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Opposition to broad-based tax increases has caused state lawmakers to look, with increasing urgency, for additional revenue-raising opportunities outside of the income, sales and property taxes that form the backbone of most state tax systems. One of the most popular alternatives to those major revenue sources is state-sponsored gambling. But gambling revenues are rarely as lucrative, or as long-lasting, as supporters claim.

A recent Las Vegas Sun article, Nevada’s tax income from gaming well below other markets, shows clearly that gambling revenues aren’t a dependable revenue stream.  For many years, Nevada enjoyed a bit of a monopoly on the gaming market, but in recent years others states have begun to adopt their own forms of legalized gambling. Not surprisingly, “gaming latecomers have lured potential customers away from Nevada, and are now surpassing the Silver State in the tax dollars they generate for the state and local governments that sanctioned them.”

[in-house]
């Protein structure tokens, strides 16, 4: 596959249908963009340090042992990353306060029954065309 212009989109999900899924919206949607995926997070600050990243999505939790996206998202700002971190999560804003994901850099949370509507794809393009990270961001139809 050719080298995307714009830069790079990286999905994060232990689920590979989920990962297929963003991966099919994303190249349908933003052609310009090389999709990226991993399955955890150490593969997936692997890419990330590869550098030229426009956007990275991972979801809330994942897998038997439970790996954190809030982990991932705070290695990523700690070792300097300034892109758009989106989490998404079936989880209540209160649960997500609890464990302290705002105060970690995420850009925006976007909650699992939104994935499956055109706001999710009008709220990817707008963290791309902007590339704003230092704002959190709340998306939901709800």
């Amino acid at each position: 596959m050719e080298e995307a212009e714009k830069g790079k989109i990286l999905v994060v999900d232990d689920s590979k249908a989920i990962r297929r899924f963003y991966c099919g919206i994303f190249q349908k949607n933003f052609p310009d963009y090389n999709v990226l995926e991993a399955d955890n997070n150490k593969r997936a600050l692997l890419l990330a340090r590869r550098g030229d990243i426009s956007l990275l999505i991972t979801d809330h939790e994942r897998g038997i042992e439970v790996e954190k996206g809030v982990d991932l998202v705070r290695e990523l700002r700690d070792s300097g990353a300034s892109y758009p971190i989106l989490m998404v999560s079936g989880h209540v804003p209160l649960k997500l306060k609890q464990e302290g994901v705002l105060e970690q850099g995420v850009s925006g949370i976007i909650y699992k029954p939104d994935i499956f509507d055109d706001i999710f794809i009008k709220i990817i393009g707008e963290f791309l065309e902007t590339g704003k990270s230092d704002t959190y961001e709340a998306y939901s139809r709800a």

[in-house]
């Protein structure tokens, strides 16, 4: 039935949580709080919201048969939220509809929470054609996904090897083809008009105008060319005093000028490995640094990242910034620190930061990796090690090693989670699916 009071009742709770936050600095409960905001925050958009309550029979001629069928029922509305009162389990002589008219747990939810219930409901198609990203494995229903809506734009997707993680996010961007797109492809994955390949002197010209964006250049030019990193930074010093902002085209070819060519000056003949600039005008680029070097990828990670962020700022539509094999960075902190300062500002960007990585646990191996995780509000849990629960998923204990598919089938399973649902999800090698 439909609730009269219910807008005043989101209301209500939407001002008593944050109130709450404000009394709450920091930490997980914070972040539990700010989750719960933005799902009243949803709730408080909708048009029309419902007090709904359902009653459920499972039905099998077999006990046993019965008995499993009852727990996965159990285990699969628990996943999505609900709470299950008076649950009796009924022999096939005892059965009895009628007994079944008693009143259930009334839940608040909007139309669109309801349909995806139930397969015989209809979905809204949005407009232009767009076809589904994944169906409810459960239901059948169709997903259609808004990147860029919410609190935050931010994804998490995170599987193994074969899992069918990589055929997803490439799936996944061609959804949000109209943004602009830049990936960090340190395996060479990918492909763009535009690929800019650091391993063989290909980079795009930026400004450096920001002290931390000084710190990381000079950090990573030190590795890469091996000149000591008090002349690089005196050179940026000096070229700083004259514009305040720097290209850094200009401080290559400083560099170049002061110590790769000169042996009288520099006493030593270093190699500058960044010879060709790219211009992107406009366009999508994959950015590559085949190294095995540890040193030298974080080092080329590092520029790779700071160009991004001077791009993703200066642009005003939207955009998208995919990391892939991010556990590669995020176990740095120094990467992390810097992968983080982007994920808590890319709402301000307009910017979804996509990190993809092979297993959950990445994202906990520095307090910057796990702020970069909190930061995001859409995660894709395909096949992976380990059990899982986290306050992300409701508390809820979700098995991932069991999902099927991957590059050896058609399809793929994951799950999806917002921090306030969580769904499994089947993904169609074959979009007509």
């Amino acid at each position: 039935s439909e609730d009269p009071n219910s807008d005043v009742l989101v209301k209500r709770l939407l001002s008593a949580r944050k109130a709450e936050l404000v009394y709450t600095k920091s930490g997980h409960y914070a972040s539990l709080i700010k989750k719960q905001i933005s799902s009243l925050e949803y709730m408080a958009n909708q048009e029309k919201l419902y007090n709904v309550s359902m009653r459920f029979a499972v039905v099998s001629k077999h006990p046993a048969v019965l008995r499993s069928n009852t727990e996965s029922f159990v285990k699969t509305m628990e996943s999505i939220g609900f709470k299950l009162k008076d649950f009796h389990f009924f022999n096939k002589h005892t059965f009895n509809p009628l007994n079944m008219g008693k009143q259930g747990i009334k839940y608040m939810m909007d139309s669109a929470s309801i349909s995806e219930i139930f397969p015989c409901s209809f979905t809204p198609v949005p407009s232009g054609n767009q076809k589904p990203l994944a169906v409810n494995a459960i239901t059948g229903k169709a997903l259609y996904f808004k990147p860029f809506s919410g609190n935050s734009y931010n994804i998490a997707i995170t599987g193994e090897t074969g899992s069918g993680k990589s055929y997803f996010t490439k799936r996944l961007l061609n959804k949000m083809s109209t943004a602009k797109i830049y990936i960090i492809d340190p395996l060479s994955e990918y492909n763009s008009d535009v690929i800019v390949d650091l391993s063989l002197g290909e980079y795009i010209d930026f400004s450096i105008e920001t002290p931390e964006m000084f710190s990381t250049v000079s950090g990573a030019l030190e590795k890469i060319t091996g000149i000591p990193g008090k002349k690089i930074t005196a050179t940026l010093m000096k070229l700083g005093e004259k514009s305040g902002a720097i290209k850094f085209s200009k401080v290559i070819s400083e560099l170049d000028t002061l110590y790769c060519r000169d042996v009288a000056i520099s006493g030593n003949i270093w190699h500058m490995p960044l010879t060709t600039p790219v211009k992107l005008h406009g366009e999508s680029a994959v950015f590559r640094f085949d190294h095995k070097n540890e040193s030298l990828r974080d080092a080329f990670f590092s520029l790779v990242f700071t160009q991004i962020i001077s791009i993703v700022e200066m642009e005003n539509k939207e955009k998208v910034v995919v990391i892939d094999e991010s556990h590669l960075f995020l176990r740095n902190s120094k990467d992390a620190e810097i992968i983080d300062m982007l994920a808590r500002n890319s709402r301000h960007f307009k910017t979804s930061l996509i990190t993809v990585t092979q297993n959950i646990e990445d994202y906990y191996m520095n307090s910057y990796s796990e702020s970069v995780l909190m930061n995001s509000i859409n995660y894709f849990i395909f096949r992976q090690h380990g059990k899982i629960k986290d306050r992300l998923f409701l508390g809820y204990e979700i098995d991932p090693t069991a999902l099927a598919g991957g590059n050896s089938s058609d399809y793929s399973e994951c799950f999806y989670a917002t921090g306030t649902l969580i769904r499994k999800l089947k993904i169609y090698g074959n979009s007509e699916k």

Nevada’s loss of gaming revenues is particularly dangerous because the state levies no corporate or personal income tax and is disproportionately reliant on gambling as a funding source.

Nevada’s tax structure problems don’t start or end with gambling, but it’s clear that as gambling revenues decline it’s going to become even more imperative that lawmakers come together to push for real tax reform that likely involves the implementation of a corporate and personal income tax.  

For more on the perils of state sponsored gambling read ITEP’s policy brief on the issue.

Photo of slot machines via Raging Wire Creative Commons Attribution License 2.0